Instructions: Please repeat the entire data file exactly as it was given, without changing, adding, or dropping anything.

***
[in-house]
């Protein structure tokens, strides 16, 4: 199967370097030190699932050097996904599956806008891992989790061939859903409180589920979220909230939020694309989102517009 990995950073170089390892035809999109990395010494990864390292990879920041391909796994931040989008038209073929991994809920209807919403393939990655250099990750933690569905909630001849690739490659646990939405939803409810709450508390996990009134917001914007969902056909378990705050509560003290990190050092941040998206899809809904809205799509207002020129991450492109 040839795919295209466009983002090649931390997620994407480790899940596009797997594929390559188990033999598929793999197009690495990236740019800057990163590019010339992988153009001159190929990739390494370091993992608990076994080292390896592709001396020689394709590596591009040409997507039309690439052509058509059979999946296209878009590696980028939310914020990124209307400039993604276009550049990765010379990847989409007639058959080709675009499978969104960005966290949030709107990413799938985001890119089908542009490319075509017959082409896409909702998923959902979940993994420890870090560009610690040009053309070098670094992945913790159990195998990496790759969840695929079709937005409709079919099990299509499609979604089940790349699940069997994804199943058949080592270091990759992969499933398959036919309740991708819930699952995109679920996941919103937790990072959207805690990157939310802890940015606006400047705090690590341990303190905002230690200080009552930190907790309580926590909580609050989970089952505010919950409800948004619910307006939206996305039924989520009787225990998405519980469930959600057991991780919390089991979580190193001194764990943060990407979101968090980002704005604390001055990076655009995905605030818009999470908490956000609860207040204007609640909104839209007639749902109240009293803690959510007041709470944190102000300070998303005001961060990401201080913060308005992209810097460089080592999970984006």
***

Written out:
[in-house]
């Protein structure tokens, strides 16, 4: 199967370097030190699932050097996904599956806008891992989790061939859903409180589920979220909230939020694309989102517009 990995950073170089390892035809999109990395010494990864390292990879920041391909796994931040989008038209073929991994809920209807919403393939990655250099990750933690569905909630001849690739490659646990939405939803409810709450508390996990009134917001914007969902056909378990705050509560003290990190050092941040998206899809809904809205799509207002020129991450492109 040839795919295209466009983002090649931390997620994407480790899940596009797997594929390559188990033999598929793999197009690495990236740019800057990163590019010339992988153009001159190929990739390494370091993992608990076994080292390896592709001396020689394709590596591009040409997507039309690439052509058509059979999946296209878009590696980028939310914020990124209307400039993604276009550049990765010379990847989409007639058959080709675009499978969104960005966290949030709107990413799938985001890119089908542009490319075509017959082409896409909702998923959902979940993994420890870090560009610690040009053309070098670094992945913790159990195998990496790759969840695929079709937005409709079919099990299509499609979604089940790349699940069997994804199943058949080592270091990759992969499933398959036919309740991708819930699952995109679920996941919103937790990072959207805690990157939310802890940015606006400047705090690590341990303190905002230690200080009552930190907790309580926590909580609050989970089952505010919950409800948004619910307006939206996305039924989520009787225990998405519980469930959600057991991780919390089991979580190193001194764990943060990407979101968090980002704005604390001055990076655009995905605030818009999470908490956000609860207040204007609640909104839209007639749902109240009293803690959510007041709470944190102000300070998303005001961060990401201080913060308005992209810097460089080592999970984006």